The Kel-Tec KSG is a pump action that offers the shooter dual 7 round (2.75 inch shells) magazine tubes so they can carry 14 + 1 shells in the shotgun. The magazine tubes are manually operated by a toggle switch behind the pistol grip. This gives you total control over the type of ammo the shotgun is shooting.

The most common question I have been asked is why do you need manual switch tubes? The best answer I have found, is that it was designed for someone in the LE/Military to use this shotgun to clear a building. The Kel-Tec KSG offers them 2 shotguns in one. You can load mag tube one with door breaching rounds or lethal rounds and load mag tube 2 up with something less than lethal. You can make the shotgun mission adaptable i.e. slugs in one tube and bird shot in the other to keep the spray pattern from over penetration.

For hunting, you might want that slug in one tube to take down your deer or hogs and buckshot or bird shot for varmint. For range commandos about 8 seconds of 12 gauge glory as you rain down fire and birdshot on your paper targets.

The pump release is right where you want it to be on the trigger guard. All you have to do is extend your trigger finger from a trigger control position to the lever to release your pump. The safety is a larger side to side push safety with clear written red “F” for fire and the left side a white “S” for safety.

Sights and Rails:

The KSG comes with a 12.25” picatinny rail on the top and a 5 inch picatinny rail on the pump. The shotgun does not come with iron sights or any kind of sight for that matter. The top rail offers the shooter a wide range of set ups from backup iron sights with a holographic sight as your main sight or even a shotgun tube sight. On the bottom of my KSG, I have put a Troy fore grip to assist in the pump action and keep my hands from being anywhere near the muzzle. There is enough room for a laser and fore grip on the bottom or even a fore grip/bipod combo.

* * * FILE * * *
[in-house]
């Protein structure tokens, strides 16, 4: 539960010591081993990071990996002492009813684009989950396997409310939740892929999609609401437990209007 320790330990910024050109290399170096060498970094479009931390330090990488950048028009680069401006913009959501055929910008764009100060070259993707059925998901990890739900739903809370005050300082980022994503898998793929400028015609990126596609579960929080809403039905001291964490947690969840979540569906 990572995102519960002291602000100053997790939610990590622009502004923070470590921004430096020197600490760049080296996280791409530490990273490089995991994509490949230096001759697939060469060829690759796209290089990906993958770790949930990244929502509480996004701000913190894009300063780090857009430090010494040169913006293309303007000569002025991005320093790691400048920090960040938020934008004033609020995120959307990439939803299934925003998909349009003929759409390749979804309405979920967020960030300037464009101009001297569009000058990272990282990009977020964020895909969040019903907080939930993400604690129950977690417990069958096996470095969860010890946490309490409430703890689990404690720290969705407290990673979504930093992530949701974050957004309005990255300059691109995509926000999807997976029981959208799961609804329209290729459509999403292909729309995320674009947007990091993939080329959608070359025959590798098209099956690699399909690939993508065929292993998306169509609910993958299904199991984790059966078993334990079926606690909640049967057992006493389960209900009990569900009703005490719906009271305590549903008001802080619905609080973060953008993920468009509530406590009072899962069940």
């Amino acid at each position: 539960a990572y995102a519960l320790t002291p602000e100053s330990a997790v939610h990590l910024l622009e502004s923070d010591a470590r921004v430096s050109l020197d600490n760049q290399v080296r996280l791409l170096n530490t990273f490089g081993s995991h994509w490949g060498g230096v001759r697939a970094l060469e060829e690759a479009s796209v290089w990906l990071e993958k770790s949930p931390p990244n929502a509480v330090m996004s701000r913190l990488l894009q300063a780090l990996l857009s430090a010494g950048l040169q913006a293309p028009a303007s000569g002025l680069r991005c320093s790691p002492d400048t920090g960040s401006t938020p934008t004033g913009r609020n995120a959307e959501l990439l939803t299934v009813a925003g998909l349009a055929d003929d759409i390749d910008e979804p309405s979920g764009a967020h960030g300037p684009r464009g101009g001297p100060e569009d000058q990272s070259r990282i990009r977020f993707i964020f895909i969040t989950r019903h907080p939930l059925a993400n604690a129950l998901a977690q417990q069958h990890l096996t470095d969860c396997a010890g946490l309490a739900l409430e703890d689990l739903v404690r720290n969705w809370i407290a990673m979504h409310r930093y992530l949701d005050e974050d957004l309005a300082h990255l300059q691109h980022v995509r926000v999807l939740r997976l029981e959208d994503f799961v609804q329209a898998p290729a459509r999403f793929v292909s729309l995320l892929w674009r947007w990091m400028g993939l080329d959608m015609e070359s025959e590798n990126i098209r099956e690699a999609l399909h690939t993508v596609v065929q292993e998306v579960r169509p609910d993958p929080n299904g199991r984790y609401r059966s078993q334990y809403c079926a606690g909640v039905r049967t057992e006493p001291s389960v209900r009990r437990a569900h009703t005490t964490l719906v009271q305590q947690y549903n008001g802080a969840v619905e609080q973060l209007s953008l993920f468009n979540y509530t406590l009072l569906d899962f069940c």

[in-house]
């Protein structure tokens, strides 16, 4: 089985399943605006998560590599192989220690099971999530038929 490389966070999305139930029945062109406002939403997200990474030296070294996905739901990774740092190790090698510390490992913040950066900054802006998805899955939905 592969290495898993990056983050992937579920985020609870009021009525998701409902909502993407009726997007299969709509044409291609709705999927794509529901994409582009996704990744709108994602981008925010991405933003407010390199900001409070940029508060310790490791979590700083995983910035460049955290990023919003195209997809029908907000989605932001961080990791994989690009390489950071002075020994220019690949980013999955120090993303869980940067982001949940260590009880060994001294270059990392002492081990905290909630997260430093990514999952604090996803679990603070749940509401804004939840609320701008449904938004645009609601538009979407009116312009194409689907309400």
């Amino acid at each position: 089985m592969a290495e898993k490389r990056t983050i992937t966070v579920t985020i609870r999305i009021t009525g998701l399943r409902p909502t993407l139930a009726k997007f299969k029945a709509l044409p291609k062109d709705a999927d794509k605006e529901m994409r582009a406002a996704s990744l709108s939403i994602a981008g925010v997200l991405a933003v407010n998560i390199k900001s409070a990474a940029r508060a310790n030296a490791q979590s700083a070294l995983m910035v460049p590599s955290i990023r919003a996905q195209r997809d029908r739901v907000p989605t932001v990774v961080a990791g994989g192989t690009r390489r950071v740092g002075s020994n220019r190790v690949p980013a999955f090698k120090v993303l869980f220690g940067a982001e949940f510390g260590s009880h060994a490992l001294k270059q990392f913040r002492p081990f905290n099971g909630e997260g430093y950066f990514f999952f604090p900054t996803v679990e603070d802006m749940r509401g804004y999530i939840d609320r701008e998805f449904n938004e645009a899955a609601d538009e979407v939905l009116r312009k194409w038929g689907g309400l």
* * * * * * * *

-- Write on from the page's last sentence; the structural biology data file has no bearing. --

Sling:

Kel-Tec ships a webbing and connectors to give the KSG a 2 point sling which is my biggest con of this gun. I have the sling attached and have had it attached since day one to insure I gave everything Kel-Tec sent a fair and honest review. I don’t like the connection points at the muzzle and at the butt stock. I have found I have almost shot my sling off a few times. The KSG hasn’t been designed with quick detach slings in mind and so you will not find QD points on the shotgun. I think that is something that would give this shotgun more to offer, having more freedom of sling options. I did find on the Kel-Tec website a metal single point attachment bracket for $21. If I keep this shotgun that is definitely one of the extras I would like to get.

Extras/Accessories:

As I mentioned about the single point adapter there is one more accessory I would want. That is the choke tube adapter. My other con I have for the KSG is that is it neither rifled for slugs nor choked for spread pattern. While the choke isn’t really a bad thing, as a hunter a rifled barrel would better serve the gun. Part of the reason I want a choke adapter is to allow me to thread on the new Silencerco Salvo 12 gauge suppressor.

Final Thoughts:

I have loved every second of reviewing this Kel-Tec KSG. This bullpup is fun to shoot, fun to show other shooters and most of all an extremely well built 12 gauge. There are other 12 gauge shotguns in this class that might not always be able to stand up to the forces that is modern day 12 gauge range commandos shotgun does. The KSG has even more applications than what I have mentioned. That to me, makes this shotgun such a nice tool to be added to anyone’s gun collection.